Look Out Cleveland (1969)
The Band occupies an exalted place in the history of Rock-N-Roll. To term them offhandedly as a “roots music” group is like terming Babe Ruth a baseball player or Michael Jordan a basketball player. The Band was so good at playing pure American music – you would have to say “North American” because of their primarily Canadian background – that it is often forgotten that they are among the top-10 Rock-N-Roll bands of all time. It is remarkable given their relatively small output.
In a year that overflowed with an embarrassment of musical riches, 1969, The Band (Brown Album) stands out. It was the year that gave us Abbey Road, three Creedence albums, Led Zepplin II, James Brown’s Say It Loud, I’m Black And I’m Proud, Dylan’s Nashville Skyline, Neil Young’s Everybody Knows This Is Nowhere, CS&N’s first album, and The Stones’ Let It Bleed.
“Look Out Cleveland”
“Look Out Cleveland” stands high in the list of creds that puts The Band in the stratospheric range. It vaults out of the starting blocks with a hammering beer-hall piano and a series of throwaway chords from writer/guitarist Robbie Robertson on lead that signals not only its dense thicket of Americana but screams Rock-N-Roll loud, fast, brief and true.
Levon Helm drums his Arkansas heart out on the number, having tuned his wooden kit flat without any reverb, handing the listener the sound of critters chomping away in the hayloft, crunchy, dry and ready to make the hay bales burst into flames. His work resonates deeply but is smoothly reserved. Rick Danko, aside from playing a joyously bouncy bass line, provides sincere, dismayed, admonishing lead vocals that are joined in harmonic Rock-A-Billy chorusing by Levon.
Richard Manuel pounds out a tremendously sticky piano line throughout that helps hold the runaway song together. Garth Hudson chips in with his typically wonderful mad, circus calliope organ play, adding a festive air to the proceedings. A word or two more about Robertson’s guitar playing in a moment.
The best thing about “Look Out Cleveland” musically is that it is essentially played live in the studio with minimal overdubbing (horns). (The “studio” was actually at the West Hollywood home of Sammy Davis, Jr., rented for the purpose – the pool-house was actually made into the studio.)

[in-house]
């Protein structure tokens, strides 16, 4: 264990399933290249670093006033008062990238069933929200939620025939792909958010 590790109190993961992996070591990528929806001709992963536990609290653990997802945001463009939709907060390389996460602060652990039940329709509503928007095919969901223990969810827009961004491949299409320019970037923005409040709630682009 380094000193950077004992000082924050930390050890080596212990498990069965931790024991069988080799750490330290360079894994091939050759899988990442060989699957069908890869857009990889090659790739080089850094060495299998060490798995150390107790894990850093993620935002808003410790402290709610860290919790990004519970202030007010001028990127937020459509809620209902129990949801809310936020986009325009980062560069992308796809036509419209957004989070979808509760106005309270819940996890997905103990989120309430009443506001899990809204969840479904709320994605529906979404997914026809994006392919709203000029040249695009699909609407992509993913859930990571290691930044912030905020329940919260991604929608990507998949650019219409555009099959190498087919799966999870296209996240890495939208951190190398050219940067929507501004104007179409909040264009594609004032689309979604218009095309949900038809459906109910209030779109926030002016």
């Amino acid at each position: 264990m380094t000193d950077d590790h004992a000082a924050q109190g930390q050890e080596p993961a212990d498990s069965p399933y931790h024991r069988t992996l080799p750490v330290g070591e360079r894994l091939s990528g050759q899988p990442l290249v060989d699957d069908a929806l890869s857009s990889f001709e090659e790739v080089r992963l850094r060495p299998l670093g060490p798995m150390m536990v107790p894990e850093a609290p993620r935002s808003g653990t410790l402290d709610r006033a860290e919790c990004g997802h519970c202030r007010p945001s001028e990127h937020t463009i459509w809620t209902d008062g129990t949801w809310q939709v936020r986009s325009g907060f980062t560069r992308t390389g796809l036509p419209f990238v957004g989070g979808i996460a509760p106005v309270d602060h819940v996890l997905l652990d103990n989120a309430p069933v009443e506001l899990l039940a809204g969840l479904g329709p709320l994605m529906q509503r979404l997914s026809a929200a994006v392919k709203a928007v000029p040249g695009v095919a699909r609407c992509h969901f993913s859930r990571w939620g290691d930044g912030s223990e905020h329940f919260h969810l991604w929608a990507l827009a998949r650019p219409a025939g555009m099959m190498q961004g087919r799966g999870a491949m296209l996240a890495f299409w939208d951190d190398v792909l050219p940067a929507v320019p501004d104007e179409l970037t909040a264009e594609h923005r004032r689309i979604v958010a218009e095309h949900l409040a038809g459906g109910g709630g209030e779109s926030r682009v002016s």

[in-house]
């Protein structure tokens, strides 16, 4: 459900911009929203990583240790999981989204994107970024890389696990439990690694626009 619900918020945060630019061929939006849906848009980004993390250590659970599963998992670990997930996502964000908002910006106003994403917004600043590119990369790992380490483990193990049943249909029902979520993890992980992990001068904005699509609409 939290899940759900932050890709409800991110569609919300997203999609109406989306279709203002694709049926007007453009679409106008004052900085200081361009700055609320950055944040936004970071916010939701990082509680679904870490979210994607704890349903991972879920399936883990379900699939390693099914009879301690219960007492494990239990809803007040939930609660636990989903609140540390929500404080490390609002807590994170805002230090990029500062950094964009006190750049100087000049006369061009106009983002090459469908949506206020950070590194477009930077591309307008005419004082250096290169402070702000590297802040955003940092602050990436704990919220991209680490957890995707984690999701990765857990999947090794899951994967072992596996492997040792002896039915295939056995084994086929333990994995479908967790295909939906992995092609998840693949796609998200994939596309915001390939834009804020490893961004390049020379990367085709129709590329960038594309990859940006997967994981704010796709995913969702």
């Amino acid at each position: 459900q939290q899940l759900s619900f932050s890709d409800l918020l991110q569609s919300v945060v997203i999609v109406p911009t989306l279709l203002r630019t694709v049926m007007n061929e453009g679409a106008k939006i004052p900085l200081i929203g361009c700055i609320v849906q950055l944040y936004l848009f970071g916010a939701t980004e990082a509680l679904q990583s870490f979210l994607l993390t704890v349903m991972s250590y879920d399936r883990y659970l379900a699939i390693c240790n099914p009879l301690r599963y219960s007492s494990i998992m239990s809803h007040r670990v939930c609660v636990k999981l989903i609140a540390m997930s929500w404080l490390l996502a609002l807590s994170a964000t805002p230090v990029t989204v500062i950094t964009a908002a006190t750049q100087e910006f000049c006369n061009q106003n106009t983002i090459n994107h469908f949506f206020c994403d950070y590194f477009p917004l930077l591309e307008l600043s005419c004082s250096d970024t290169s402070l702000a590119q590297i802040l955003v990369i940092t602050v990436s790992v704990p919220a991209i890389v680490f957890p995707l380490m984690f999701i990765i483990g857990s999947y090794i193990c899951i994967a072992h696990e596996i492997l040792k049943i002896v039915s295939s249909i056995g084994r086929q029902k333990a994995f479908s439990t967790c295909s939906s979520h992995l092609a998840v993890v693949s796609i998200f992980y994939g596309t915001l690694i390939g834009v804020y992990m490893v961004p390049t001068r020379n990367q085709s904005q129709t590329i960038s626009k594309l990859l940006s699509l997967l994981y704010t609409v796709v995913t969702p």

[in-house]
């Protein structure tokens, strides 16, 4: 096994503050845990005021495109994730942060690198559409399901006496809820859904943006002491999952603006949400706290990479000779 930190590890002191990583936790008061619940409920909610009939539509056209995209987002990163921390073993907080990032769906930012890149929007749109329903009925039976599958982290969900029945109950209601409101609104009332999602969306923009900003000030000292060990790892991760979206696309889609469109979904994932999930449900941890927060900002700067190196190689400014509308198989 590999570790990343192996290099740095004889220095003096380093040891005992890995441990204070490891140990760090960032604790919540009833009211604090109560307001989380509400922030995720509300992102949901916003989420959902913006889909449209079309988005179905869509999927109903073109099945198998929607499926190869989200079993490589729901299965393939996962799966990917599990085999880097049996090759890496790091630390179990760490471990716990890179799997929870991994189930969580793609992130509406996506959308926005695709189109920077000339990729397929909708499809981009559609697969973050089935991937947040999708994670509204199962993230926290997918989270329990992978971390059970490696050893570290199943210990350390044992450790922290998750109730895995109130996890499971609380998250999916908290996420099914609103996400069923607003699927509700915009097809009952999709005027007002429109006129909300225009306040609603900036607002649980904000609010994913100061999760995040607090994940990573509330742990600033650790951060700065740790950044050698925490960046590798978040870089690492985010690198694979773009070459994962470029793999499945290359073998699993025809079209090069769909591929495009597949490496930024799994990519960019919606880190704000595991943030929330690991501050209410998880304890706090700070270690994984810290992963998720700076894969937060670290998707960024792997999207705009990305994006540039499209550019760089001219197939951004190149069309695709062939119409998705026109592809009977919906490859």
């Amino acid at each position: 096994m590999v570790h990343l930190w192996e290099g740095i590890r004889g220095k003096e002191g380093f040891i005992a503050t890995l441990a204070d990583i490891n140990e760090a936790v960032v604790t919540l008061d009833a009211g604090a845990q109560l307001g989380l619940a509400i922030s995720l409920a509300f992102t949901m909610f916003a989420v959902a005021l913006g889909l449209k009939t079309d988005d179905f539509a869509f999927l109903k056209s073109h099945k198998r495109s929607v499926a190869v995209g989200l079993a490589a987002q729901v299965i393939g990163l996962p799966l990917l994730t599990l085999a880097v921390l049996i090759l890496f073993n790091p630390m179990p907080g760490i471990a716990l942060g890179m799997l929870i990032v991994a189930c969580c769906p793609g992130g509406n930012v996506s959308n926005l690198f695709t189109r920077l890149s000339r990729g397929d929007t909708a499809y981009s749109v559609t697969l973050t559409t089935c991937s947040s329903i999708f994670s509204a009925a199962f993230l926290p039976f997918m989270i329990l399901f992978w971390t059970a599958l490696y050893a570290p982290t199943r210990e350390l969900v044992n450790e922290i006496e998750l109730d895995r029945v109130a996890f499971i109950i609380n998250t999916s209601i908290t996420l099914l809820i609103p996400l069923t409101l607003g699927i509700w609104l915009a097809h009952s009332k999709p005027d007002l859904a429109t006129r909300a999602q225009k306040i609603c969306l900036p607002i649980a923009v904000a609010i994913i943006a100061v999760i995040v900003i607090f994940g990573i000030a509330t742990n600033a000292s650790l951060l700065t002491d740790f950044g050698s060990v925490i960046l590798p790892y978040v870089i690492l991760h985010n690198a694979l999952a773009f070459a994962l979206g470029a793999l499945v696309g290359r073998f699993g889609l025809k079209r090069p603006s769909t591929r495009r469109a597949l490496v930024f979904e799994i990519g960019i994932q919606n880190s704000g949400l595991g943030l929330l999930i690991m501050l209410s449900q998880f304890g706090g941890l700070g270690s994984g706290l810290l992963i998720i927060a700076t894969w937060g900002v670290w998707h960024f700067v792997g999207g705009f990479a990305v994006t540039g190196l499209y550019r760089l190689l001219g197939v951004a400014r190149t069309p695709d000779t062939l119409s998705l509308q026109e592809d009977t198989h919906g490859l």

Because the song refers to Houston in the chorus, we can safely assume that the Cleveland in the song is not the one in Ohio, but rather the town northeast of the big city of the Lone Star State. Cleveland back then, was a sleepy railroad junction of 2,000 souls. Today it is essentially a suburb of Houston. Between hurricanes and tornadoes, it has plenty of storms to go around.
Without a doubt, there is a strain of biblical retribution hanging about “Look Out Cleveland,” but more fundamentally it is a song that captures the chaos of an approaching big storm in a small town. People run around without purpose, while misinformation and wrong-headed advice are freely doled out and late-to-the-cellar images flash.
As the heavy weather approaches – whether it is apocalyptic or only a royal pain in the ass – the music intensifies just as a storm would. One of the great skills The Band has is to take the mundane, inflate it to the archetypal, then deflate it in order to bring it back down to earth again. Additionally, there is often some aw-shucks humor in their songs, a slight tongue-in-cheek attitude that is like a swirl of decorative icing on a scrumptious homemade red velvet cake.